Friday, 23 January 2015

Chronic illness and language learning

A couple of years ago I became ill. My recovery is a slow and ongoing process (and I may never return to 'normal' whatever that may be!), but I am now much better than I was. However, one of the 'leftovers' from being ill was/is a much lower energy level. I now have to rest more, take breaks from activities more often, and if I do too much (either physical or mental) it will take me a while to recover.  For example the Toki Pona marathon while being a great experience really pushed me physically and mentally. Because I now know my limits I was prepared, and although frustrating I knew I'd have to do things like not stay on for the Christmas party we'd been invited to. I also needed 3/4 days of very quiet downtime to recover after the event.

What does this have to do with language learning? 

I decided to learn Russian again 18 months after my initially being ill.  One of the reasons was to give my brain a workout. I was suffering from 'brain fog' and my memory was pretty bad. I hoped that by taking up a language again, and giving my brain something to do these symptoms would lessen. I'm not sure if learning Russian has had much effect (yet!), but these articles give me hope!

What happens in the brain when you learn a language?
Learning second language 'slows brain ageing'
For a Better Brain, Learn Another Language

How do I do it?  
It's taken me two years to get to this point, and I'm still figuring things out, but what I can say is that it's all about pacing yourself, knowing and managing your energy levels and coming to terms with what you can and cannot achieve on any given day. It's about being flexible enough to change plans on the days when it just isn't happening. It's about coming to terms with being a slow language learner and being ok about it. :) 

In practical terms this is what it can look like.

Bad Days - Having an illness like this can mean that I have to change how, when and what I study. On really bad days it can mean doing nothing, and realising that taking one day to rest might mean I have a better week than if I push on when exhausted, and end up having to take 4/5 days to recover (yeah, been there done that more than once!). 

Slightly better, but not great days - On the days when I'm in zombie mode I rely heavily on apps, stuff like Memrise or Duolingo. Anything that means I can use my phone or tab and just lay in bed and press buttons really. I might listen to podcasts or watch videos on youtube. I've also found the Pimsleur and Michel Thomas audio courses useful for days like these. I might not take much in, but it's all exposure. Sometimes I can't take much before it feels like my head is going to explode, but I think that 10 minutes is better than nothing.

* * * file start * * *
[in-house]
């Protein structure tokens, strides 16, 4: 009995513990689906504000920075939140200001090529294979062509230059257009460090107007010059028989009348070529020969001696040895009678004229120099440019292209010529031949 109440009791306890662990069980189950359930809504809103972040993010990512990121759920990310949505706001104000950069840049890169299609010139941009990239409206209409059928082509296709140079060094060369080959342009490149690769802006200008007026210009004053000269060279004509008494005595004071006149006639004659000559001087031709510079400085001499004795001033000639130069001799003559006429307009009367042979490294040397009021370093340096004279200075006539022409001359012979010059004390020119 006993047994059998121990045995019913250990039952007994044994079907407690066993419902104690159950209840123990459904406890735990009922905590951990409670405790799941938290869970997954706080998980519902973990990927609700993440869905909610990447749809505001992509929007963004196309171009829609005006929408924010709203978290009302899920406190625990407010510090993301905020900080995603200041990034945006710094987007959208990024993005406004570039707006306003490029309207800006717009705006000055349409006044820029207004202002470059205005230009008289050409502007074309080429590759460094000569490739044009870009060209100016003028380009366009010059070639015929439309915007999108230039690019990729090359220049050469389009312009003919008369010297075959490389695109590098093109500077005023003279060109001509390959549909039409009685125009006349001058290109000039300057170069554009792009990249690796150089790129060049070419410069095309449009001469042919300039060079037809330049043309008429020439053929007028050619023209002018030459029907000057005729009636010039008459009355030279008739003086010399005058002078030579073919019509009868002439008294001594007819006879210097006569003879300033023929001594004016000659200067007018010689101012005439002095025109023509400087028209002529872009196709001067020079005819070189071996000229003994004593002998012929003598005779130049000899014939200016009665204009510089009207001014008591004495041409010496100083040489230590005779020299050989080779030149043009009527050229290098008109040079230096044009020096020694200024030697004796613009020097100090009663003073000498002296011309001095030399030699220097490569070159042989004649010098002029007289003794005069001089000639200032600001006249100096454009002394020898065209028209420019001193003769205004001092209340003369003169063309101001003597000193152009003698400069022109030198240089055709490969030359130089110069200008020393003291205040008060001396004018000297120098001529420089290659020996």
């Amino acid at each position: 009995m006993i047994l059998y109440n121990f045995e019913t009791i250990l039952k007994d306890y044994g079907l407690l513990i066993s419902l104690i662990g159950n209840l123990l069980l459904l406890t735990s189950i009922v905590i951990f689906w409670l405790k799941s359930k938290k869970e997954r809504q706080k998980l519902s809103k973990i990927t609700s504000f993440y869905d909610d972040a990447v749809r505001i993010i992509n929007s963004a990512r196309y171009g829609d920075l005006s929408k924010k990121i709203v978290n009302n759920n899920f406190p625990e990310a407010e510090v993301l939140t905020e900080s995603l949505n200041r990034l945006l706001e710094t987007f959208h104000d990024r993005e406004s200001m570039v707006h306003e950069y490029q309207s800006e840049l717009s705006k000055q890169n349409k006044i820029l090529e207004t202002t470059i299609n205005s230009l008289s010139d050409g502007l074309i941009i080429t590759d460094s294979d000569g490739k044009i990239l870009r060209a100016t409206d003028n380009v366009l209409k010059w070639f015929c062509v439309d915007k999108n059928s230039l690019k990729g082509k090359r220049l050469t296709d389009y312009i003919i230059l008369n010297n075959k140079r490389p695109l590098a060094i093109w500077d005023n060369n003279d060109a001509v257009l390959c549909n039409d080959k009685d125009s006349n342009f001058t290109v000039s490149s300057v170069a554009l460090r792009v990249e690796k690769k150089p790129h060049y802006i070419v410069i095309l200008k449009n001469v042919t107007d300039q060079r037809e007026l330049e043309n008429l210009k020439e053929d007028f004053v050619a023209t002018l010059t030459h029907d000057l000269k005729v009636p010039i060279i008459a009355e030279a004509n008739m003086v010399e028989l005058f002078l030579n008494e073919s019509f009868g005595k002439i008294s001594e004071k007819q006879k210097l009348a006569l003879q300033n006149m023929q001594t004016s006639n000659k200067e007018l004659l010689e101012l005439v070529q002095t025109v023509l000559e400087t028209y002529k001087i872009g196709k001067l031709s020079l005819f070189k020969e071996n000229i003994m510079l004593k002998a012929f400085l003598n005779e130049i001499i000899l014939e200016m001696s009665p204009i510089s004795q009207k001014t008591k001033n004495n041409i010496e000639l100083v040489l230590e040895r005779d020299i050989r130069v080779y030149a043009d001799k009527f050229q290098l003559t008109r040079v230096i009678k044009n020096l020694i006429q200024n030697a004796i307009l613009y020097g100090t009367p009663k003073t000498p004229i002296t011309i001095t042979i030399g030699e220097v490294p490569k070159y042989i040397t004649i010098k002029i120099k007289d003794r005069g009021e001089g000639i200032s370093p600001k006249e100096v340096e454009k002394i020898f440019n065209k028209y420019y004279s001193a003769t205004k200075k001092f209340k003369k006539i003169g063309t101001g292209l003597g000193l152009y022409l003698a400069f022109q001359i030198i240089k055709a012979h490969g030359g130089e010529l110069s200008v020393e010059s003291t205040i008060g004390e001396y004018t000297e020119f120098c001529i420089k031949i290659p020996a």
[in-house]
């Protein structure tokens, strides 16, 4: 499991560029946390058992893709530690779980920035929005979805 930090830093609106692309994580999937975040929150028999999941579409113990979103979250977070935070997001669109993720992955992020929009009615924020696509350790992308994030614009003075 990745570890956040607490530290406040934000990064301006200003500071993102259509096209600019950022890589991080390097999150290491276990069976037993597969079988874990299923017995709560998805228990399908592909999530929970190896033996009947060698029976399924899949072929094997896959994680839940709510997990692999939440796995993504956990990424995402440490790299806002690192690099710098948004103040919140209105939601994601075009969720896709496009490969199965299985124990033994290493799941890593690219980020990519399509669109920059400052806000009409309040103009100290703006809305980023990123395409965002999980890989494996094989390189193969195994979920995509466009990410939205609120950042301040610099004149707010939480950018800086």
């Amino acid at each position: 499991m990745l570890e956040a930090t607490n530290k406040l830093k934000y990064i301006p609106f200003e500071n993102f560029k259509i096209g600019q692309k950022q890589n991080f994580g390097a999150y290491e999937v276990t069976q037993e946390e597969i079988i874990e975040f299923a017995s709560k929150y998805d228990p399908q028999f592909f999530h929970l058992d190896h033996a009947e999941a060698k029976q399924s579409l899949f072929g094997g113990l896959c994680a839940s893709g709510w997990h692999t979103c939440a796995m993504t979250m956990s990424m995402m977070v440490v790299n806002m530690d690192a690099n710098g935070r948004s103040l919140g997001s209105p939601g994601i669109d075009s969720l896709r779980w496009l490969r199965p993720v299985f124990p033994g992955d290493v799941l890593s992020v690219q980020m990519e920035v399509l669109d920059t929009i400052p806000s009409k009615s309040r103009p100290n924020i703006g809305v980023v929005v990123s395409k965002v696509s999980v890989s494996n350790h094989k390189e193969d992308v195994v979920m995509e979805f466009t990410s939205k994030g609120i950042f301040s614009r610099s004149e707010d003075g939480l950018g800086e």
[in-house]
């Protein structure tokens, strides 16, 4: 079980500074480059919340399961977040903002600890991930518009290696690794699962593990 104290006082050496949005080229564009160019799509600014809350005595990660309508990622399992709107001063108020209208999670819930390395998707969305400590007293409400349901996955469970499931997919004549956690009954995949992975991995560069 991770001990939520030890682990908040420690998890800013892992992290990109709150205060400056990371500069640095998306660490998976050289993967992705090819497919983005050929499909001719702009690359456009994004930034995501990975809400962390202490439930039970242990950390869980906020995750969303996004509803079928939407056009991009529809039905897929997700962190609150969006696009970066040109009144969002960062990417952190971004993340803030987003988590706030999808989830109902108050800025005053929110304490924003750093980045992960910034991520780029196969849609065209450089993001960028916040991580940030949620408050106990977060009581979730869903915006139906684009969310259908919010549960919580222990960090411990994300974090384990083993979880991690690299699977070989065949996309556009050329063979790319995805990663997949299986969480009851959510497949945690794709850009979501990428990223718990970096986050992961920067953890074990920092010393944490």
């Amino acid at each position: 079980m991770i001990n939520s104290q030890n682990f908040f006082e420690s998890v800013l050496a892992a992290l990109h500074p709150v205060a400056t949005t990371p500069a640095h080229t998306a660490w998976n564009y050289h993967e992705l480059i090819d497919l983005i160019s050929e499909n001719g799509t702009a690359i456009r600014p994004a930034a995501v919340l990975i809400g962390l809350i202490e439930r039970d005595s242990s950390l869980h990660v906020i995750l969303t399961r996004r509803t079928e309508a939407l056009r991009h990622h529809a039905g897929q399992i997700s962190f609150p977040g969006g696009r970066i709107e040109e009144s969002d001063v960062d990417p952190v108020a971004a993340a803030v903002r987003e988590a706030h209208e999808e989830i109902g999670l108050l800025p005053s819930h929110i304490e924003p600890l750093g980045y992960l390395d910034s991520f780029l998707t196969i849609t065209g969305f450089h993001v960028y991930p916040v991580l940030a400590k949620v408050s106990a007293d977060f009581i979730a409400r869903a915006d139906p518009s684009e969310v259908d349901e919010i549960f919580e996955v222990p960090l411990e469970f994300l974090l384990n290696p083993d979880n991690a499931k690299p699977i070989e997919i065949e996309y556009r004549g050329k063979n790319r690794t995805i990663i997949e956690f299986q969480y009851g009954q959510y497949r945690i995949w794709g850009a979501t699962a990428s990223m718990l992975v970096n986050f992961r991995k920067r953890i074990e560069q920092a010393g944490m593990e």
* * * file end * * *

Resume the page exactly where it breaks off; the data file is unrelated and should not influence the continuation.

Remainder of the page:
I'm having less and less bad or zombie days as I become better at managing my energy, but they do still happen.

Good days -  I obviously take advantage and do more.  It might be studying grammar or using a course book, reading, writing, translating, anything I know I can't do on a bad day. It also means knowing my limits and stopping when my brain starts to get fuzzy. I also make sure I'm only focusing on one task so I'm not studying verb conjugations while on facebook with the radio playing. I'm putting all my energy into that one thing. 

Balancing activities - I find that by balancing a draining activity and an easy one (what is draining/easy will differ for each one of us) I can still have quite a productive day. An example is italki sessions - yes I've had 3 more! These are obviously a big draining energy activity for me, so on the days when I've had an italki session the only other thing I will do is review on Memrise. I won't go over the lesson and/or homework until the next day. This way I'm not completely knackered, I've had a good day and I'm ready for some more tomorrow. 

Speaking of italki, I think that it and other online tutoring or language exchange services are fantastic for people with low energy levels. We can choose the time of our lesson, and don't even have to leave the house. It provide us with another option than taking a class, which can involve travel and the stress of having to be somewhere at a certain time.

At the moment language learning is the only thing I'm able to do in terms of interests or hobbies. I haven't the energy for anything else, so reading, creative writing, knitting and all the other things I've enjoyed doing in the past are on the back burner for now. However, it isn't all bad. Having an illness can be very isolating, you can become quite a recluse having to turn down invitations, or explain that you're ill again can mean that people stop asking. I have found the online language learning community to be so very friendly and welcoming. I've met some lovely people because of it, and I'm very grateful to be a little part of it.

I hope this post may help language learners who are in a similar position to me, or people that really want to learn a language, but feel their illness is stopping them. 

Thanks for reading this far, it's a bit of a monster post! If you have any comments please leave them below. 

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